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NASA Astronaut & Commander Of SpaceX's First Human Mission Doug Hurley Retires

NASA astronaut Doug Hurley rehearses putting on his SpaceX spacesuit last week at the Neil A. Armstrong Operations and Checkout Building at Kennedy Space Center in Florida.
Kim Shiflett
/
NASA
NASA astronaut Doug Hurley rehearses putting on his SpaceX spacesuit last week at the Neil A. Armstrong Operations and Checkout Building at Kennedy Space Center in Florida.

NASA astronaut and commander of SpaceX’s first human space mission Doug Hurley is retiring.

Hurley joined the astronaut corps in 2000 and flew two space shuttle missions. He piloted both STS-127 Endeavour and served as a pilot for the last Space Shuttle mission on Atlantis.

As NASA transitioned to private companies for rides to the International Space Station, Hurley was named as the commander of SpaceX’s DM-2 mission — a return to human spaceflight nearly a decade after Shuttle ended.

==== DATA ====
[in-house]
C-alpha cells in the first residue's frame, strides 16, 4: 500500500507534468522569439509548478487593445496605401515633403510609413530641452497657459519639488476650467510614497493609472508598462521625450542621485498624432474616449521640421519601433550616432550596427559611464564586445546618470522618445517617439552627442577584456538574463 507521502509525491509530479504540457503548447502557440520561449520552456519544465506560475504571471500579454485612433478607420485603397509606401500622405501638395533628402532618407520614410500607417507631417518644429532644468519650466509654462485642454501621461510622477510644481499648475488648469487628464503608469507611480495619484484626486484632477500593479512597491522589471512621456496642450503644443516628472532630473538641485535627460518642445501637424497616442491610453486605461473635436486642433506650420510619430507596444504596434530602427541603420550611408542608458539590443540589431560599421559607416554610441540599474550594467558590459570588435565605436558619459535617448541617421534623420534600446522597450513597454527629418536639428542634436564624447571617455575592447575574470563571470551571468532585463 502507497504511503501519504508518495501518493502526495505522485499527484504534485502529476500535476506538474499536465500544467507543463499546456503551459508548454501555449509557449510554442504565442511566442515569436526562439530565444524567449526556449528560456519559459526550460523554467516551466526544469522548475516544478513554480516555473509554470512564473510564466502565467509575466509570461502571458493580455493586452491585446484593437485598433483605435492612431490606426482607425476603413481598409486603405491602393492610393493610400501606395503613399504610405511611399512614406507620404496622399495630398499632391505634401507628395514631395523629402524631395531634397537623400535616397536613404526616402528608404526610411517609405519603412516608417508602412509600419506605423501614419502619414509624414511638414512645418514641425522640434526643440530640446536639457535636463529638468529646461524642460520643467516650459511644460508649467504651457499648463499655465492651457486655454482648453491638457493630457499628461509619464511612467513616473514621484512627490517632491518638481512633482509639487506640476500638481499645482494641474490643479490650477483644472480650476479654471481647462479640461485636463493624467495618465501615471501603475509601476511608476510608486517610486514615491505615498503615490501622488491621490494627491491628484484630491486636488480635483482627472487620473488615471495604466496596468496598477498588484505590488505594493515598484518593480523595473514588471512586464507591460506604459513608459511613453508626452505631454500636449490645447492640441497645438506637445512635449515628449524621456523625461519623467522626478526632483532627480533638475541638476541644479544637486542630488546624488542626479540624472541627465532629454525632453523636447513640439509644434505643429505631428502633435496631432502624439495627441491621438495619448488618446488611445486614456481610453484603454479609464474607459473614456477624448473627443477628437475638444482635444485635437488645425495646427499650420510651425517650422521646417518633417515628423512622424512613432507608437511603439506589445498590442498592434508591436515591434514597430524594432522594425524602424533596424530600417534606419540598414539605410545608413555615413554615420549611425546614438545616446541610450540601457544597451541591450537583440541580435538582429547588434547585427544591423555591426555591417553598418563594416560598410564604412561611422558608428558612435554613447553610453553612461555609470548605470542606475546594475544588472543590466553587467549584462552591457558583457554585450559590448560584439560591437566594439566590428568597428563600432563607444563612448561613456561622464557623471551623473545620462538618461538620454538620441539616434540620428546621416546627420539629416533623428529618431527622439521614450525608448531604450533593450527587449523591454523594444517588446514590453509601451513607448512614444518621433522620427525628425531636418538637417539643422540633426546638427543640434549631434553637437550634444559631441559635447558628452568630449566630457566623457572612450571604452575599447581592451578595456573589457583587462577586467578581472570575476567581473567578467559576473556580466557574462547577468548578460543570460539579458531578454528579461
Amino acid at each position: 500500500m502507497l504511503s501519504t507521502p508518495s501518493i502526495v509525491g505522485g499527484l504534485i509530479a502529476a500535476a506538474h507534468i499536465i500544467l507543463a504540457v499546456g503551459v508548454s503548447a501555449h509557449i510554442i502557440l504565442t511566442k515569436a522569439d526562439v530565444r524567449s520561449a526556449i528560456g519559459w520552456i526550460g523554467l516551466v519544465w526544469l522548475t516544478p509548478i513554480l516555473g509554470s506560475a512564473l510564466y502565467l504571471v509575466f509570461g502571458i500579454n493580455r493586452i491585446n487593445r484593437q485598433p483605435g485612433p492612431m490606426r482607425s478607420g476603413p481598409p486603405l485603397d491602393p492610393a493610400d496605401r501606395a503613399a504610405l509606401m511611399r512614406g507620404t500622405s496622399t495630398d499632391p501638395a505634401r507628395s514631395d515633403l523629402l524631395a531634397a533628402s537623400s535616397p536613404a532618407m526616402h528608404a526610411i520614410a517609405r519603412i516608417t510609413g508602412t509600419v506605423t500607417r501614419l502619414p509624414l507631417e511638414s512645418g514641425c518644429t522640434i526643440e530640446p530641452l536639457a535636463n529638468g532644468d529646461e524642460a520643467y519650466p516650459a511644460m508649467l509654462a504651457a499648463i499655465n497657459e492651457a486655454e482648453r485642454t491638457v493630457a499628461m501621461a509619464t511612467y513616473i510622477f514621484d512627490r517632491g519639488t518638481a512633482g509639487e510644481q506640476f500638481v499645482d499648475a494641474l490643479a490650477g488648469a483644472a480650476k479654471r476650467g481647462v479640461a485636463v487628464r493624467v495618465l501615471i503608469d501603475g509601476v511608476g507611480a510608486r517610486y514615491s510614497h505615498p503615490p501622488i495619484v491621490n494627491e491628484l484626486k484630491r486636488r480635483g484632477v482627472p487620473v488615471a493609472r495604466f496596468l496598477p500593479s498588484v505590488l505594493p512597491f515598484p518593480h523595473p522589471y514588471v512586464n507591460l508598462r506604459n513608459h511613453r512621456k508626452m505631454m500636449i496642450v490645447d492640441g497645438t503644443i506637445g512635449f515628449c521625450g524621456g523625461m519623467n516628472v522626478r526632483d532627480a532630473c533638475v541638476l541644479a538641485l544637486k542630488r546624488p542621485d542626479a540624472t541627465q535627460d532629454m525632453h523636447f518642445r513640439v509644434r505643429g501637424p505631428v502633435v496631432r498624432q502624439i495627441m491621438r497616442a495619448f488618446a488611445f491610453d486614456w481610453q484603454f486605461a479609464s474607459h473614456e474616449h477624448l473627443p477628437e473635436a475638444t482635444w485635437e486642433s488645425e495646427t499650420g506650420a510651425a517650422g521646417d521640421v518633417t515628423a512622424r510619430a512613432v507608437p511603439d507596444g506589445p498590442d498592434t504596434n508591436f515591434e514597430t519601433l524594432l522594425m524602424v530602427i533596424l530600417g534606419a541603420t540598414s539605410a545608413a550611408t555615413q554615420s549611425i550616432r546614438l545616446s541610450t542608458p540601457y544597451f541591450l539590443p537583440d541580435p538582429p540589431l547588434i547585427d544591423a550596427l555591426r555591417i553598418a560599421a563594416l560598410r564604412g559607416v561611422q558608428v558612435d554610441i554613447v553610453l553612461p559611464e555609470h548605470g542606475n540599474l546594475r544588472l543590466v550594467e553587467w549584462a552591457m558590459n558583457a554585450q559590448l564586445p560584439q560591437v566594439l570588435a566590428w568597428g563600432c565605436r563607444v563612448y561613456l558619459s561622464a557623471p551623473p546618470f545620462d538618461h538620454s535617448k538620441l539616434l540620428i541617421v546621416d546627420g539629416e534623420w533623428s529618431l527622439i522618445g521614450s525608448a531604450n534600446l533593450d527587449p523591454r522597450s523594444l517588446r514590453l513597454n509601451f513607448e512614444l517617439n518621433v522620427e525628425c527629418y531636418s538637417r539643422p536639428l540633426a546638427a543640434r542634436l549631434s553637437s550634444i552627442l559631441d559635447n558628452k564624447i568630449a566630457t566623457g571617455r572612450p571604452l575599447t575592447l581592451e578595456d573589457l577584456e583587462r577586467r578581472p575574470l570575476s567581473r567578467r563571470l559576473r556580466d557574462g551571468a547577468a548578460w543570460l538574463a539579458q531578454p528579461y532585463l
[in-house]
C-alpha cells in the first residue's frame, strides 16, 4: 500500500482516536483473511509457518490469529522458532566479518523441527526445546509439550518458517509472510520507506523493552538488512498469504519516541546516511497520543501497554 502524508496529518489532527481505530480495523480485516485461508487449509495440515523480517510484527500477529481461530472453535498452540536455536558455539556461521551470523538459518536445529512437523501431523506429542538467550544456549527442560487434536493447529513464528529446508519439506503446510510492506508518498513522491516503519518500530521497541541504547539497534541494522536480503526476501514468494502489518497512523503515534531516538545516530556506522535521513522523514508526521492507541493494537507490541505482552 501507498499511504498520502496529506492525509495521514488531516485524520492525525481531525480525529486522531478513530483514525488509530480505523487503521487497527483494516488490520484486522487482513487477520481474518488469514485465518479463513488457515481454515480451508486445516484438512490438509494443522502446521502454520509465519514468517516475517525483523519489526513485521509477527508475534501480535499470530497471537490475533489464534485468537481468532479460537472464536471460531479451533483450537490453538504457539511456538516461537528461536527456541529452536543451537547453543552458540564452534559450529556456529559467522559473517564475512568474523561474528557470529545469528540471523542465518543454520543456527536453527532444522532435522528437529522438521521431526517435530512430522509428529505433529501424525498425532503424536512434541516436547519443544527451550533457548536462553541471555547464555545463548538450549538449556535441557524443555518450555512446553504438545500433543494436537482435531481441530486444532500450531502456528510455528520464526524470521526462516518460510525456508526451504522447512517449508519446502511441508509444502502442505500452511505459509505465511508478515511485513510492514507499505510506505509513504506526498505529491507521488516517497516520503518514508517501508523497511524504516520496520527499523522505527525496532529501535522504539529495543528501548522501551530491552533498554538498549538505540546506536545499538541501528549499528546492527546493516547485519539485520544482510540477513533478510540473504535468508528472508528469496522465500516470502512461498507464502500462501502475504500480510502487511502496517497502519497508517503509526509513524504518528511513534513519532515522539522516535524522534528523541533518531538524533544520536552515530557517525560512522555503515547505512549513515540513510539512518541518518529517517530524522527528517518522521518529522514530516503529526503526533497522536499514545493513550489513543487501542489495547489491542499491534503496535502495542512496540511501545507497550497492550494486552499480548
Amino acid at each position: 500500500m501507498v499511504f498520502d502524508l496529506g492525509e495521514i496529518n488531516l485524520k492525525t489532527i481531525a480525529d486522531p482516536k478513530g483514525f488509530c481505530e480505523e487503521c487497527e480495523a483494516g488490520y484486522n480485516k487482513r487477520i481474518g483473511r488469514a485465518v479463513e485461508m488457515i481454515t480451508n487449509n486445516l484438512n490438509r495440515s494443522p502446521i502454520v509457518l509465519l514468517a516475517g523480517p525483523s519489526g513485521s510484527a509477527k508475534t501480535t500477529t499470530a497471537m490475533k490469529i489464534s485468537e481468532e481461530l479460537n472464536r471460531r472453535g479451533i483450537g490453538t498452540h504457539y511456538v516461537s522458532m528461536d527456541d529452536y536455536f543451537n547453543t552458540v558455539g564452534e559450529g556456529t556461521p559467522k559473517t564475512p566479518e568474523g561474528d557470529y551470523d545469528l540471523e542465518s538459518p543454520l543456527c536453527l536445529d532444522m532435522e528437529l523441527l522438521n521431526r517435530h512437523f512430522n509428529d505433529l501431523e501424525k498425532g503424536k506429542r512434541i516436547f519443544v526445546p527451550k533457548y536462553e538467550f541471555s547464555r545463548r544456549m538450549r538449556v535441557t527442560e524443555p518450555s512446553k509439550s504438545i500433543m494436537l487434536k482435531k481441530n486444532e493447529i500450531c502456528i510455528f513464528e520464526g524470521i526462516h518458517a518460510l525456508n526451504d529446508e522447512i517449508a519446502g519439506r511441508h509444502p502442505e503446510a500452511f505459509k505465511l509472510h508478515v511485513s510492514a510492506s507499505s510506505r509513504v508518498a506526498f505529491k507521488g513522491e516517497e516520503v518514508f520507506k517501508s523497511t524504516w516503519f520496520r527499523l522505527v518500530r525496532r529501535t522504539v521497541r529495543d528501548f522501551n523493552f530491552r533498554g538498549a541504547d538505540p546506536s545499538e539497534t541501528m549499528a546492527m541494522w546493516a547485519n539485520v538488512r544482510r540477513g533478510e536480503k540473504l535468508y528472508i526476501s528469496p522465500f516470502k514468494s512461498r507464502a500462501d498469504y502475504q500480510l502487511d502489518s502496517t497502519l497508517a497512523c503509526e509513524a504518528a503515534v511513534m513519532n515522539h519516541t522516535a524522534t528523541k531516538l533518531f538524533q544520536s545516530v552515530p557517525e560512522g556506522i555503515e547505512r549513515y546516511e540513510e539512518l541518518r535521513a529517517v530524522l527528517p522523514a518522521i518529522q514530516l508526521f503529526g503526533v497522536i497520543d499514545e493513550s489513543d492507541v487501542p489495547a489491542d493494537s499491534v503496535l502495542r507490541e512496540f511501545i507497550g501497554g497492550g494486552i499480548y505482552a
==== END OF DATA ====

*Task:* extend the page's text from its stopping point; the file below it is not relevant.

“I certainly didn’t expect to fly again,” said Hurley. “I certainly didn’t necessarily have a plan to fly again. And if I did, it would, you know, have had to have been a case where somebody would have wanted me to.”

In his 21 years as an astronaut, Hurley spent 93 days in space. All three of his missions launch from Florida’s Space Coast.

“Doug Hurley is a national hero,” said Reid Weisman, chief of the Astronaut Office at NASA’s Johnson Space Center in Houston. “Doug made significant impacts everywhere he served at NASA.”

During his time at NASA, he met his wife Karen Nyberg, another astronaut.

“For 21 years, I’ve had the incredible honor of participating in the American space program and working alongside the extremely dedicated people of NASA,” said Hurley. “It is truly humbling when reflecting back on it all.”

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